Humber Bay Butterfly Habitat
The Humber Bay Butterfly Habitat (HBBH) is an ecological restoration project that provides critical habitat for a variety of native butterfly species. Located along the shores of Lake Ontario in Toronto's west end, HBBH incorporates a diversity of native wildflowers, shrubs, trees, grasses, hedges and a variety of physical features known to support butterflies throughout their life cycles. Interpretive features explore the relationship between butterflies and their natural habitat. The goal of the HBBH is to establish a self-sustaining native plant community which will support a variety of butterfly species, while educating park users about the value of urban conservation.

Maintenance
The City of Toronto is committed to keeping the Humber Bay Butterfly Habitat healthy and meadows require regular maintenance including mowing, planting, and invasive species control. In the summer of 2018, the City is implementing targeted invasive species herbicide treatment followed by native wildflower planting.

Location, Hours, Wheelchair Accessibility, Dogs
In Humber Bay Park East, base of Park Lawn Road, south of Lake Shore Boulevard West. Open daily dawn to dusk. Free admission. TTC accessible. HBBH is wheelchair accessible as are the washrooms located adjacent to the park. There is ample free parking located adjacent to the park. Dogs are allowed, but must be on leash at all times.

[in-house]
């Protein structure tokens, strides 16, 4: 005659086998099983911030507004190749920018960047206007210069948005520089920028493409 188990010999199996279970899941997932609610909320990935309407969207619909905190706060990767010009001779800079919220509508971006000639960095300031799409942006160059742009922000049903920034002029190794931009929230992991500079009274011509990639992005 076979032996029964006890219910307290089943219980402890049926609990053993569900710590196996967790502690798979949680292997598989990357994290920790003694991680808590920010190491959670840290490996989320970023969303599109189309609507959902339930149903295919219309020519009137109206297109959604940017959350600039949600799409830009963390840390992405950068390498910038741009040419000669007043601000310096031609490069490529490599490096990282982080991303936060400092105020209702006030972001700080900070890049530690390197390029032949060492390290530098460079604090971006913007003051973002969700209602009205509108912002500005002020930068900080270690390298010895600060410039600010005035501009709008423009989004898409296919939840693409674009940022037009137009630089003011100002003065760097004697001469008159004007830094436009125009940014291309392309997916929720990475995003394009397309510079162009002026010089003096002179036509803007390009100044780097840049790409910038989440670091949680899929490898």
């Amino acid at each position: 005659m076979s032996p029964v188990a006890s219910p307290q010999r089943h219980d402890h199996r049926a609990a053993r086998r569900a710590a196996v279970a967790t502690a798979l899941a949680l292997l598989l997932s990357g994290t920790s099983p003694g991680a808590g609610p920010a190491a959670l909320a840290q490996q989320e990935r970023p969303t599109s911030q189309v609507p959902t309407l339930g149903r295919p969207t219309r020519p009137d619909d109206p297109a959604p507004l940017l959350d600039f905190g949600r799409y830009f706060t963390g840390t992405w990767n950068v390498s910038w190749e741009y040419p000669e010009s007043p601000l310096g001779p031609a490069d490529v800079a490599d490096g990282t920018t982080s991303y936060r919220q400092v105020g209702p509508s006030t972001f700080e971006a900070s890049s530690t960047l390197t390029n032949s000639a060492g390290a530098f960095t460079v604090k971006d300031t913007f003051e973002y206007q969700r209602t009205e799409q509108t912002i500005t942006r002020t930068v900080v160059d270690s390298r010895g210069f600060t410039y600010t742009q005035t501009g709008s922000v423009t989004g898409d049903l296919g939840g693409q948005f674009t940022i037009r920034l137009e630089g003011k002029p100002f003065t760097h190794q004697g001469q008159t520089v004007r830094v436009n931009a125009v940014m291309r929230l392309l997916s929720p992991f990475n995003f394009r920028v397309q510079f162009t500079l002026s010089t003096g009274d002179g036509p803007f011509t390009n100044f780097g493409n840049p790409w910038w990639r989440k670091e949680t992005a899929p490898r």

Tours
Educational Tours for organized groups can be requested through the Natural Environment and Community Programs office by sending an email.

Best time to see the butterflies
A large variety of native butterfly species will inhabit HBBH during the months of April to mid October. While we do not stock the park with butterflies, we can suggest the best weather conditions to see butterflies in action. It is best to visit when it is not too hot, windy or raining. For example, in the summer months, early morning or early evening (as opposed to mid-day when it is the hottest) would increase your chances to see butterflies. For monarch butterflies, the first three weeks in September (late summer to early fall) is a good time to visit the garden to see a large group of monarch butterflies. At this time of the year the monarchs 'stage' in large numbers as they prepare for their winter migration to central Mexico.

Getting Involved
Throughout summer, the HBBH Community Stewardship Team works to maintain and monitor the habitat. To get involved or for more information, contact staff in the Natural Environment & Community Programs office at greentoronto@toronto.ca, or visit the City of Toronto Parks, Forestry and Recreation website.

Wedding photography
Permission must first be obtained by contacting the Parks, Forestry & Recreation permits office.